Chicken producers in the South will see significant impact of this week’s damaging storms, but grocery store prices should weather better.
Severe weather tore through several southern states on Wednesday night, leaving destroyed farms in its path. Poultry farms in Northern Alabama sustained a lot of damage due to the heavy winds and tornadoes.
"Two hundred to 250 houses were probably destroyed and there are probably 500 houses moderately to severely damaged," says Ray Hilburn of Alabama Poultry and Egg Association.
In those destroyed and damaged houses, authorities believe there were probably 5 million birds, many of which survived the storm.
"It is terrible to individual growers," Hilburn says, "but we process 21.5 million chickens a week so that’s not even one day’s production really."
These storms are devastating to farmers, but the National Chicken Council (NCC) doesn’t believe it will impact markets much.
"We run 9 billion birds a year," says Richard Lobb, director of communications at NCC. "They got hit hard and it’s a big poultry state but there’s not going to be any significant impact on the market."
Hilburn agrees that the impact of this tragedy will not be felt by the consumer, but will weigh heavy on producers. "It’s devastating to individual farm owners," Hilburn said. "We’ve got 12,000 plus producers in this state and this will affect less than 1,000 of them, but to those owners it is devastating."
Local and National authorities are working to bring relief to producers in the area. Alabama commissioner of agriculture, John McMillan, says President Obama will be in the area today and Ag SecretaryVilsack will offer his help as well. McMillan realizes that Alabama was not the only state affected by the storms, but promises officials will work hard to help producers get back on their feet.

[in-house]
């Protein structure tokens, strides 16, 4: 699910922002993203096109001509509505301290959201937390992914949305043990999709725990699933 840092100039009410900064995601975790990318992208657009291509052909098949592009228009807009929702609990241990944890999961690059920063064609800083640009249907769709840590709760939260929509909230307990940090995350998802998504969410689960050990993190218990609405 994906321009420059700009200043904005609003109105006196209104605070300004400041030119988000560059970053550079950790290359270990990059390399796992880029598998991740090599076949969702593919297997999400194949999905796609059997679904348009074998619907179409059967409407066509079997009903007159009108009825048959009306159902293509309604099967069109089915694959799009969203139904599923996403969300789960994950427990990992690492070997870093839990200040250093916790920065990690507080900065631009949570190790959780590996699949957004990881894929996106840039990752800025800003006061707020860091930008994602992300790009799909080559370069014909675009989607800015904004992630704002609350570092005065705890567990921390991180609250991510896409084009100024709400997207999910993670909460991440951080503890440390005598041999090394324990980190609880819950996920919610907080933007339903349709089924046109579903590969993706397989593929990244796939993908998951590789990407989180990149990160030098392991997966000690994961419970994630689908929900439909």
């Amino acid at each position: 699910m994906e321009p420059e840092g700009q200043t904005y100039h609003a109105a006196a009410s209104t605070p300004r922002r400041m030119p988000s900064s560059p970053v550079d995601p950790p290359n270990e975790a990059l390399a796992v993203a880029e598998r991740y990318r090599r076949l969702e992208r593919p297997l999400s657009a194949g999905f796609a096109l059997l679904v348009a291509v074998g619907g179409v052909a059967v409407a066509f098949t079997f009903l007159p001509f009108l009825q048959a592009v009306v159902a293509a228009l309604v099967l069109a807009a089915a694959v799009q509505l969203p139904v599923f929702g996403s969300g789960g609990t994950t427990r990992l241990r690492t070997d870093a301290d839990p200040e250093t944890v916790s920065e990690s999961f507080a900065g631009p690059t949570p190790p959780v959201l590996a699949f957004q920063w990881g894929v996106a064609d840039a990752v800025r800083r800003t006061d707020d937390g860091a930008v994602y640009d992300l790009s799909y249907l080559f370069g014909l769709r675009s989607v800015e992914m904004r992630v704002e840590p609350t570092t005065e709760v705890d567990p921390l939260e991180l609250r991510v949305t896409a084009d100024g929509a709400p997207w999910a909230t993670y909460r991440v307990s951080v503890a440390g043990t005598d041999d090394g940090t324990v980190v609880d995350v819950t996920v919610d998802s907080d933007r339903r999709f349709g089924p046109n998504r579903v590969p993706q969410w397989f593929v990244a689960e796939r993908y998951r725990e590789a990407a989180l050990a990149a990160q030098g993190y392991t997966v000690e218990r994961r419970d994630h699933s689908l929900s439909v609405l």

"It’s going to be a challenge for government at all levels and agencies at all levels as well," McMillan says.
What Happens Next?
Birds from damaged houses are being transported to processing facilities or other farms.
"We’re already moving chickens to other places like southern Alabama and up to Tennessee," Hilburn says. "We’re moving birds that we can get to and that are big enough to process."
Broiler chickens that were not of age to process are being transported to other farms that don’t have birds on them right now to continue growing to maturity. Even birds in houses that didn’t suffer severe damage must be moved soon because of the rolling power outages occurring in the area.
"There’s a continuing concern about electrical power, they’re having wide-spread outages," Lobb says. "Producers need power for environmental controls and feeding systems."
Producers are using generators to keep intact houses operating, but Lobb compared this event to Katrina in saying that fuel shortage will be the next major concern.
"A lot of producers are using generators right now," he says. "The question is, will they be able to get diesel fuel to continue running their generators."
Water shortage is another problem facing the growers. One of the hardest hit farms was a large layer hen operation in northern Alabama. They use 20,000 gallons of water per day and are not able to get the water needed to operate the chicken houses properly. The National Guard has been called in to help bring water relief to the area.
"We’re trying to get as much help as we possibly can to all the producers and farmers," Hilburn says.
The growers plan to rebuild, but it will be a long road. Many of the houses affected were totally destroyed. McMillan hopes his state’s growers will receive some assistance.
"There is going to have to be some help from the government in getting these houses rebuilt and putting these growers back in business," he says.